This initiative has turned out to be a lot of fun for me! I think so far the thing that has captured my attention the most is to grasp the realization that science, chemistry in this case, is performed by humans in small, and sometimes not so confident, steps, a description far from the pristine one we daily read throughout the plethora of journals. A similar former initiative, which should have been brought back during this week, was the #OverlyHonestMethods one. It’d be a lot of fun to have both hastags together during an entire week. The other thing I knew, but that #RealTimeChem has helped me understand is the fact that a lot of resources for research are needed and getting said resources consumes a lot of our time as researchers: grant submissions; applications revisions; meetings; academic events and a long etcetera occupy our time and attention and this isn’t necessarily a good thing all the time.
So here it is; my second day reporting my #RealTimeChem
Supporting information for our paper feels endless now. I want to launch calculations & I still have a ton of emails to reply!
Supporting information for our most recent paper consists of more than 200 figures corresponding to a few conformations from several compounds; this has consumed a lot of my time but I’m finally done with it! Now, its only a matter of time for us to submit it -we are aiming high!- and hopefully this may happen during #RealTimeChem. That would be cool!
Reaching out during
#RealTimeChem Any ECP/basis/functional recommended for La & Pr? http://bse.pnl.gov has 2 by Cao but no reference :-/
No reply, unfortunately. I need to run some calculations for a small collaboration and these compounds include either La or Pr; I need a, preferably relativistic or quasirelativistic) effective core potential (maybe I should write a post illustrating the difference between ECP’s and pseudopotentials) for these atoms that is also compatible with some relatively simple electron density functional. The Basis Set Exchange library has one by Cao but its not referenced so there is only so much I can do with it.
Watching all the wheels of chemistry turn (slowly) during
#RealTimeChem makes you realize why each paper represents years of hard work
Between reading a Tweet about a grant submission and another one about having a paper published there is a lot of time and hard work involved, not to mention frustration, a little procrastination and a lot of fun over the course of a few years. During those years some chromatography columns are performed, some flasks are smashed and spectra are recorded. And this all happens very, very slowly as opposed as how we read it in journals where people seem to have had an original idea, gone to their labs, set up a few experiments, recorded the results and written the paper, and all before dinner!
The hindrances and intricacies of chemistry now have an outlet: blog-syn.blogspot.com In this site, the little details about synthesis are gathered in a sort of #OverlyHonestMethods way, only not as embarrassing; only practical. In a way, blog-syn is what this blog of mine was supposed to be for the lab of Dr. Silaghi-Dumitrescu back in Romania when I first conceived it. Little by little, the wheels of science turn but with every turn they move mankind forward.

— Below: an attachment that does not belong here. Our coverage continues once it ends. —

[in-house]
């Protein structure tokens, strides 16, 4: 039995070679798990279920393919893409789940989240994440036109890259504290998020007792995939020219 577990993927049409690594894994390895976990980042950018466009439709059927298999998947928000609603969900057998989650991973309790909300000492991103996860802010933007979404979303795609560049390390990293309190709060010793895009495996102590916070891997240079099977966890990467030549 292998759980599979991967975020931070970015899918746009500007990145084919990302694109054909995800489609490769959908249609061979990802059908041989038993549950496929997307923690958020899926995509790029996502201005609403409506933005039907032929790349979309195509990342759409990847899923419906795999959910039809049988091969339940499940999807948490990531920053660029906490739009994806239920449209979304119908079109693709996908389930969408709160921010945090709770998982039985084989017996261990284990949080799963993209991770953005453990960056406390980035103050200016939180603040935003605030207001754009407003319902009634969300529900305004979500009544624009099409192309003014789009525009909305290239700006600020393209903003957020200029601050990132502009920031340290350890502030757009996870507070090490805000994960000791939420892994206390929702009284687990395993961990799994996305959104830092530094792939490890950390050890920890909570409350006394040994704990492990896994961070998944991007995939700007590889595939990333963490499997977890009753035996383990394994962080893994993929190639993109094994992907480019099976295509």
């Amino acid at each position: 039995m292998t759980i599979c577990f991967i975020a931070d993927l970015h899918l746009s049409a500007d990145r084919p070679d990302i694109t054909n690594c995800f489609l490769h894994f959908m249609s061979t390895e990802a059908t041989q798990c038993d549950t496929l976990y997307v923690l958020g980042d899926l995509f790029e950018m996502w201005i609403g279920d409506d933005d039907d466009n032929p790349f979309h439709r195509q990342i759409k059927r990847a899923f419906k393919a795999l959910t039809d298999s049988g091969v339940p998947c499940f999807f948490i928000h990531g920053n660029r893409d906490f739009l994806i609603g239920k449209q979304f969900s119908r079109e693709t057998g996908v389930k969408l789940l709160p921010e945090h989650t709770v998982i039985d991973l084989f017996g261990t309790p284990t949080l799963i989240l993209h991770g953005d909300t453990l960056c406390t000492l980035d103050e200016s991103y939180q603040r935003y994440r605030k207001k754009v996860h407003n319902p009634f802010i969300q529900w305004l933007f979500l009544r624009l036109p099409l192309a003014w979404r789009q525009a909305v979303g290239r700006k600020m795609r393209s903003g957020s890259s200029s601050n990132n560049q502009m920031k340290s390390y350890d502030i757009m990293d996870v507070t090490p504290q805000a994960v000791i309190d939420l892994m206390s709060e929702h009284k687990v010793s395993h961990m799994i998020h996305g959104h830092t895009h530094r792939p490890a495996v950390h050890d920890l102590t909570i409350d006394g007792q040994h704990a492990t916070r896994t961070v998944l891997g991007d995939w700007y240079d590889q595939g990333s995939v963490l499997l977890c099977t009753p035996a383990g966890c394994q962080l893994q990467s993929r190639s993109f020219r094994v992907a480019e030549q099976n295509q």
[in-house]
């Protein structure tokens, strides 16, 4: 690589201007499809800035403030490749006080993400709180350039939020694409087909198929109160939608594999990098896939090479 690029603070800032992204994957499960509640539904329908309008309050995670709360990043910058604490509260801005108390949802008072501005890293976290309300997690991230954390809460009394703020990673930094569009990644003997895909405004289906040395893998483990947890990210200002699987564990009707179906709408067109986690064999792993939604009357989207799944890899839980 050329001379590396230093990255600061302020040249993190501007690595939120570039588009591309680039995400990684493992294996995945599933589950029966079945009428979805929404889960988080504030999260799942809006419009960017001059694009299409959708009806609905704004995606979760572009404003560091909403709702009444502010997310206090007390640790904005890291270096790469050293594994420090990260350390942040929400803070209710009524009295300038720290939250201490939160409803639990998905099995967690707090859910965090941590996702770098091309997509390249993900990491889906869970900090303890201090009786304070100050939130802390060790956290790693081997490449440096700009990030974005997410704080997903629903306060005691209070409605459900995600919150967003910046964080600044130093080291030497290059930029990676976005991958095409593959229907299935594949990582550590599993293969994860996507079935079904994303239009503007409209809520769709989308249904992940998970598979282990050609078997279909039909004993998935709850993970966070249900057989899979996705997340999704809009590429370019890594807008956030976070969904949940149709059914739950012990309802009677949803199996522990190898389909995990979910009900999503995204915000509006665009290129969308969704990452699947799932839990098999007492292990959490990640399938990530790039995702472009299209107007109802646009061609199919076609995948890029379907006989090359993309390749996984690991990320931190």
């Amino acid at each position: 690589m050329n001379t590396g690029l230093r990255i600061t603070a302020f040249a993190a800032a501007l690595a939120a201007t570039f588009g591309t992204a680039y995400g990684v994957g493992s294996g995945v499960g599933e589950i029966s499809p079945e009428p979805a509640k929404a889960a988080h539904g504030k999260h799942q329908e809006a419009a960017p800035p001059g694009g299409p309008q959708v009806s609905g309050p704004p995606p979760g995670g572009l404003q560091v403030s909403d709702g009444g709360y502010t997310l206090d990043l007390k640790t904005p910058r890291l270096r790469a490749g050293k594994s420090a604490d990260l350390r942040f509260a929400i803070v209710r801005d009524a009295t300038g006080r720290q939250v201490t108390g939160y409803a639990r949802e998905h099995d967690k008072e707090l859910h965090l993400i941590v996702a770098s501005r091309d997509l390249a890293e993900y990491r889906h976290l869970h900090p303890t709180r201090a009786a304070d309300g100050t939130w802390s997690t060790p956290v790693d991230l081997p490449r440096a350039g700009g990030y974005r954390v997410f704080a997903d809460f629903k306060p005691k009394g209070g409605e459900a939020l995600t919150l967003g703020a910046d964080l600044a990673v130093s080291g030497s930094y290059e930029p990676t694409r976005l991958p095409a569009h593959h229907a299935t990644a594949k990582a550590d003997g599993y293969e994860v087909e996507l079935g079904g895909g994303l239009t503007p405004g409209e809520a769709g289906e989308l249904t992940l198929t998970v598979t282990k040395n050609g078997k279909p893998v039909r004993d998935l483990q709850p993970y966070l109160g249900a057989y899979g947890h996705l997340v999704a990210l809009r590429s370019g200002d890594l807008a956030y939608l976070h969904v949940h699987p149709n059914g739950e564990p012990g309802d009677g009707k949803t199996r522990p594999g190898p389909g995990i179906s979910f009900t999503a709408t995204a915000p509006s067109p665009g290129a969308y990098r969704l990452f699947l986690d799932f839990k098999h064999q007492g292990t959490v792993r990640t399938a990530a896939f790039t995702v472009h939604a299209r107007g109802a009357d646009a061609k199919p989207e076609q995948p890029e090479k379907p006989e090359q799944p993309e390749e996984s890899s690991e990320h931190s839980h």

An industrious student calculating electronic structure of host-guest systems
Sadly, Maru is about to leave us for a short period of time now that she has completed her thesis and is about to get her B. Sc. in Chemistry; she threatens to come back for a Masters degree, though. She has played a crucial role in the lab’s success so I thought of taking a picture of her while working on her workstation. @RealTimeChem, the official Twitter account of the event, favorited this photo.
Valence bond theory class
@comunidadUAEMex #RealTimeChem nice Slater determinants! ;-) pic.twitter.com/boOrB2IoCx
Tuesdays I teach a class titled ‘Molecular Design and Reactivity‘ (terrible name, I know) and today’s topic was the Valence-Bond method which, I’m sure you all know, is only of historical relevance although some nice conceptions arise from it, like the fact that a wavefunction can be approximated as a linear combination of smaller wavefunctions each corresponding to a specific electron configuration. I mostly use Donald McQuarrie‘s book on Quantum Chemistry, in case you are wondering.
This is a long three hours class starting at 5pm, and the research center is far from the chemistry school, so I usually don’t go back to the office afterwards. So here I am, at Starbucks in downtown Toluca, but chemistry for today is far from over! I still need to review some applications from students who are seeking funds from the local council for science to attend a seminar on polymers this summer in Barcelona. I was also requested by the Journal of Inclusion Phenomena and Macrocyclic Chemistry to serve as a reviewer for a submitted paper. Both activities have deadlines in May but I want to get them done now so I can
brag include them in my #RealTimeChem productivity report.
A few hours later…
Just Finished reading two proposals, I’m going to accept them both! 2 kids going 2 intl polymer seminar
And so I did it! Two students from a private university in the state want to participate in a polymer seminar in Spain. I think they have impressive results; too bad I had to sign a disclosure agreement so I can’t write anything about their project. Good for them and good for COMECyT for sponsoring outstanding students in science and engineering!
These past two days I haven’t personally launched any calculations; I haven’t had time to read any journals nor to write any applications or papers, yet I’m certain that the wheels at our lab are slowly turning, hopefully forward.